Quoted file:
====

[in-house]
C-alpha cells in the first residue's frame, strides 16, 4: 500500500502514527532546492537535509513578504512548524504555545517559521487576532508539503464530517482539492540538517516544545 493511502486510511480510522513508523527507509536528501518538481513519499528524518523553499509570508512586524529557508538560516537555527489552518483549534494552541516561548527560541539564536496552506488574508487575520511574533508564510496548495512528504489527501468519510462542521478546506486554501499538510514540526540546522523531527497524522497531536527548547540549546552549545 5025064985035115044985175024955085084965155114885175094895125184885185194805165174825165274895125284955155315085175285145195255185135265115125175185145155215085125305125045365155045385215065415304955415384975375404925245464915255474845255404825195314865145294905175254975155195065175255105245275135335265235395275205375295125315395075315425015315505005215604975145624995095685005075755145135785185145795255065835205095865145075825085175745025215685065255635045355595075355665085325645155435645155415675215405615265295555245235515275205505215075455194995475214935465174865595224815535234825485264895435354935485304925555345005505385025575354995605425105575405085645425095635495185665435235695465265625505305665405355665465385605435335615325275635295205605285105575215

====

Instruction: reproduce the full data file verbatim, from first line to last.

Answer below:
[in-house]
C-alpha cells in the first residue's frame, strides 16, 4: 500500500502514527532546492537535509513578504512548524504555545517559521487576532508539503464530517482539492540538517516544545 493511502486510511480510522513508523527507509536528501518538481513519499528524518523553499509570508512586524529557508538560516537555527489552518483549534494552541516561548527560541539564536496552506488574508487575520511574533508564510496548495512528504489527501468519510462542521478546506486554501499538510514540526540546522523531527497524522497531536527548547540549546552549545 5025064985035115044985175024955085084965155114885175094895125184885185194805165174825165274895125284955155315085175285145195255185135265115125175185145155215085125305125045365155045385215065415304955415384975375404925245464915255474845255404825195314865145294905175254975155195065175255105245275135335265235395275205375295125315395075315425015315505005215604975145624995095685005075755145135785185145795255065835205095865145075825085175745025215685065255635045355595075355665085325645155435645155415675215405615265295555245235515275205505215075455194995475214935465174865595224815535234825485264895435354935485304925555345005505385025575354995605425105575405085645425095635495185665435235695465265625505305665405355665465385605435335615325275635295205605285105575215